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Characterization of avian paramyxovirus type 1 from migratory wild birds in chickens

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Newcastle disease virus (NDV) is one of the most important infectious agents in the poultry industry, and vaccines against it have been widely used for prevention and control. Live vaccines, which can replicate in the respiratory and digestive systems, have been especially needed in areas with outbreaks of viscerotropic velogenic Newcastle disease. Towards the goal of searching for a new live vaccine candidate, avian paramyxovirus type 1 (APMV-1) was isolated from the faeces of wild birds. Three APMV-1 strains thus isolated were characterized in terms of phylogeny, pathogenicity, immunogenicity and tissue tropism, and on the basis of these analyses were classified as lentogenic genotype I NDV. CBU2179, one of the three APMV-1 strains, was selected and was evaluated in terms of its efficacy and safety in specific pathogen-free chickens and commercial broilers. The manufactured trial vaccine from this strain, also called CBU2179, induced similar immune responses to those of VG/GA and B1 commercial vaccines, and provided 100% protection against challenge from viscerotropic velogenic NDV, KJW/49 strain (the official challenge strain in Korea). Also, the CBU2179 virus was re-isolated and persisted as long as or longer than other vaccine strains in both the respiratory and alimentary tracts. Therefore, the CBU2179 strain may represent a good candidate for a live Newcastle disease vaccine to protect chickens against viscerotropic velogenic NDV.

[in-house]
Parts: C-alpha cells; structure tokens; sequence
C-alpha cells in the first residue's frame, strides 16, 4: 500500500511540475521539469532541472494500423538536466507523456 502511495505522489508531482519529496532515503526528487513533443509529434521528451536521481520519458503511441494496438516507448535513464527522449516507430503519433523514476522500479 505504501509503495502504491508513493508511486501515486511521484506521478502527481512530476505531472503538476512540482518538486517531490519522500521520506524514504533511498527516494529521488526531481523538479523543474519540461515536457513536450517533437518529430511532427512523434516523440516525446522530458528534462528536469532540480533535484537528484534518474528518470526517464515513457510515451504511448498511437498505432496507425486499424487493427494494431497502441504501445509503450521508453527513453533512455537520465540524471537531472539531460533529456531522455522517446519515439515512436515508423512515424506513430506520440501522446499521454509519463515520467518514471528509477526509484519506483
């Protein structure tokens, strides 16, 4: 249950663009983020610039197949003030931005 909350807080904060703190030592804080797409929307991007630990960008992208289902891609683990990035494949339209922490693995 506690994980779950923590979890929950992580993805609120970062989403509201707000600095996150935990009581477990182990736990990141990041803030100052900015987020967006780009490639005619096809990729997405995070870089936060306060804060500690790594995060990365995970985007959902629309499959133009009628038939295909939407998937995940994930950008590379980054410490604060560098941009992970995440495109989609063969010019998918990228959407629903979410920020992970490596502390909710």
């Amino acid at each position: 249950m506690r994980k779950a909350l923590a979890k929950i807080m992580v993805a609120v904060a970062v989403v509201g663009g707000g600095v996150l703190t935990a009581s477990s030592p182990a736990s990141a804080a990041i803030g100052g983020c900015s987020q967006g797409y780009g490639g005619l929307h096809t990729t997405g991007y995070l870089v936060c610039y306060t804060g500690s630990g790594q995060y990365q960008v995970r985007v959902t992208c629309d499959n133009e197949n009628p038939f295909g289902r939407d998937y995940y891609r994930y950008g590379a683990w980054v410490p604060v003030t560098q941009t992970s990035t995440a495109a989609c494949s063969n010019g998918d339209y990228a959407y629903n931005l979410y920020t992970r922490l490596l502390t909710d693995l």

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Document Type: Research Article

Affiliations: 1: College of Veterinary Medicine,Chungbuk National University, Cheongju361-763, Republic of Korea 2: Choongang Vaccine Laboratories, Daejeon305-348, Republic of Korea

Publication date: December 1, 2011

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